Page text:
July 17, 2020
Local Authorities lead the way in second-life storage
Professor Brian Sturgess

Local authorities across the country are leading the way in making progress towards the government’s Net Zero target. The important, and potentially profitable, role in delivering green energy is being seized by forward thinking Country Councils in West Sussex and Suffolk in the South of England. Bold decisions by these bodies to support and participate in projects in small scale battery storage projects comes as a government announcement will also enhance their role in grid level storage projects. 

Prior to a UK government announcement made on July 14 battery storage projects greater than 49.9MW needed to negotiate a lengthy national infrastructure project system requiring ministerial sign off to go ahead. This was extremely inefficient and meant that developers capped investments in size at 49.9MW irrespective of market needs. Now storage planning decisions will be made where they belong at the local level. 

Both West Sussex and Suffolk County Councils have been willing to support smaller off-grid projects employing used batteries. Suffolk Country Council has decided to use second-life Electric Vehicle (EV) batteries in green energy system at the University of Suffolk’s Ipswich campus to store electricity according to a report in theenergyst.com. A new facility called The Hold, which will also be home to the council’s archive collection, will use a 300kW/360kWh battery storage system built from second life Renault Kangoo batteries to optimise loads and minimise peaks across a system that generates which generates power from solar PV. Second life EV battery systems are growing in use with reduced costs compared to new lithium ion systems. 

Similarly, West Sussex County Council has given the go-ahead to a £31 million project despite COVID-19 restrictions. The SmartHubs Smart Local Energy Systems (SLES) project in Sompting in the County will integrate the decarbonisation of heat, transport and energy across social housing, infrastructure and private and residential commercial properties. The project will deliver a 12 MW in-front-of-the-meter battery energy storage system as well as nine 300 kW behind-the-meter battery systems across the region, and up to five EV charging hubs with integrated photovoltaics and battery energy storage. These systems will use around 1,200 second-life electric vehicle batteries and provide grid balancing across the whole project. The 12 MW system alone has a total capacity of 14.4 MWh, the energy equivalent of powering 1,695 average homes for a whole day. Newcastle University’s Electrical Power Research Group is providing data analysis and system modelling for the project.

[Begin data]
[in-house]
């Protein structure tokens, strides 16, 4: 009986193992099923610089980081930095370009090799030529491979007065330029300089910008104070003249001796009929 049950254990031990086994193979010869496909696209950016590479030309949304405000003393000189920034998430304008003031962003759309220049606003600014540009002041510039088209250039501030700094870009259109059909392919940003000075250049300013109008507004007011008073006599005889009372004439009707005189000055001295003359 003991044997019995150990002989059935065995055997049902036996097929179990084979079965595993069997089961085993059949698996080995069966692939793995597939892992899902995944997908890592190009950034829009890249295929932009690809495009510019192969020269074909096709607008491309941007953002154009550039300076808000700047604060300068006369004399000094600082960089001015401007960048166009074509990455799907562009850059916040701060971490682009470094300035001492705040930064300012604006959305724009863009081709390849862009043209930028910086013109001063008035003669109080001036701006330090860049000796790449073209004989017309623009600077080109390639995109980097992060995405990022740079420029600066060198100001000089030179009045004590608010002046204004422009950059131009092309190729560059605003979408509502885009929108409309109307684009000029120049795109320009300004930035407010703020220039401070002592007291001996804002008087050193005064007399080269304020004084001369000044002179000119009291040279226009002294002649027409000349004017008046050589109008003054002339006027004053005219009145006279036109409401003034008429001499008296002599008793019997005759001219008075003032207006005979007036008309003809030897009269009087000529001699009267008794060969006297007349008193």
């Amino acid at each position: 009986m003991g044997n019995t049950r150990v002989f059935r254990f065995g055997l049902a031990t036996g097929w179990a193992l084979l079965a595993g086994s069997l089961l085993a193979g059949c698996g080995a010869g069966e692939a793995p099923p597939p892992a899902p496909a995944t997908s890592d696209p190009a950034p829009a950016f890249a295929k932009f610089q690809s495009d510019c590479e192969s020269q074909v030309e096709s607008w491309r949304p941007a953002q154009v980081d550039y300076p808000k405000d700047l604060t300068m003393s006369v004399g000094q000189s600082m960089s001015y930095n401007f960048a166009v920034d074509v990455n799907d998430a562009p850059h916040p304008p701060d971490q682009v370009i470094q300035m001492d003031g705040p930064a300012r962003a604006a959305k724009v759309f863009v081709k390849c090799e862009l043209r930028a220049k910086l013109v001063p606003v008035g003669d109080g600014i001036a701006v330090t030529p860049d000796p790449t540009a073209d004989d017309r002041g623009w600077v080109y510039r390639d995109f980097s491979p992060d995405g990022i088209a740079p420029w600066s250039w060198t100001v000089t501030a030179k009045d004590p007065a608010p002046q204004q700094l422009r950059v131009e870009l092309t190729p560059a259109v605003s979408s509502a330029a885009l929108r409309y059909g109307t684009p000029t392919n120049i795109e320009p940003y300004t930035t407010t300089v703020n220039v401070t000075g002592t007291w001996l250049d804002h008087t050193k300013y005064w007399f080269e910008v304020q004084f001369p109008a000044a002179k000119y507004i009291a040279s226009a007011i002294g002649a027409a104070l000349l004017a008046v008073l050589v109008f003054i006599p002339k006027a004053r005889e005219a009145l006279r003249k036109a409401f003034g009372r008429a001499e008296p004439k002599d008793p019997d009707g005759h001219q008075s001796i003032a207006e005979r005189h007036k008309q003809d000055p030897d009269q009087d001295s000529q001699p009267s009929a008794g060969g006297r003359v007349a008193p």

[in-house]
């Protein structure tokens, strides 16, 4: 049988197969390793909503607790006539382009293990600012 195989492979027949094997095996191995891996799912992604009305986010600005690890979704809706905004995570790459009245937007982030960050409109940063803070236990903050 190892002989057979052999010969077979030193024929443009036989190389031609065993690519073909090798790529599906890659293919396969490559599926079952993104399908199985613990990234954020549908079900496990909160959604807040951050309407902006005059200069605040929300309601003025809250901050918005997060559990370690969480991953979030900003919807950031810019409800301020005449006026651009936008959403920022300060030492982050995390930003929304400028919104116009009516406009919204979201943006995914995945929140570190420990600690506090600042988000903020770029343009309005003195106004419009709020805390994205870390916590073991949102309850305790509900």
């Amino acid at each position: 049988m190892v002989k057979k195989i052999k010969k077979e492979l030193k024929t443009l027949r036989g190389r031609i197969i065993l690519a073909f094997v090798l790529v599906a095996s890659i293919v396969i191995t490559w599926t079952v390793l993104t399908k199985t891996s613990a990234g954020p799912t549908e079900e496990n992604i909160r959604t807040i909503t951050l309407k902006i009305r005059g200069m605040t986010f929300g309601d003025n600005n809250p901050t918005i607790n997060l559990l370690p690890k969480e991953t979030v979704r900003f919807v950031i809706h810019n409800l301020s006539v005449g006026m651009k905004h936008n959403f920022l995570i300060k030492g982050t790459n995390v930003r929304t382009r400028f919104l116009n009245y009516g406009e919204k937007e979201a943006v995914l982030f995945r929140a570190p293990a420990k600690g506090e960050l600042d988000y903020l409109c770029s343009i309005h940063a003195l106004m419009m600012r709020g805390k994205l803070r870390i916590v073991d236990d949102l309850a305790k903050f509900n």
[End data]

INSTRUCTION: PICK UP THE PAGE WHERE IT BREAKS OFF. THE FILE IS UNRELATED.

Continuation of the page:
The significance of the growing market in second-life batteries is economic as well as environmentally beneficial. During their period of use EV batteries experience high operating temperatures and hundreds of partial cycles a year meaning that they degrade strongly during their first five years of existence. But after remanufacturing, EV lithium-ion batteries can perform efficiently in stationary energy-storage services, where maintaining 80 per cent of usable capacity and only a self-discharge rate of around 5 per cent over a 24-hour period are not necessary. 

According to a report by management consultants Mckinsey, the rising uptake of electric vehicles (EVs) will result in the increased redundancy of batteries that no longer meet required specifications for usage in a new EV. The consultants argue that “finding applications for these still-useful batteries can create significant value and ultimately even help bring down the cost of storage to enable further renewable-power integration into our grids.” McKinsey estimate that the second-life-battery supply for stationary applications could exceed 200 gigawatt-hours per year by 2030. 


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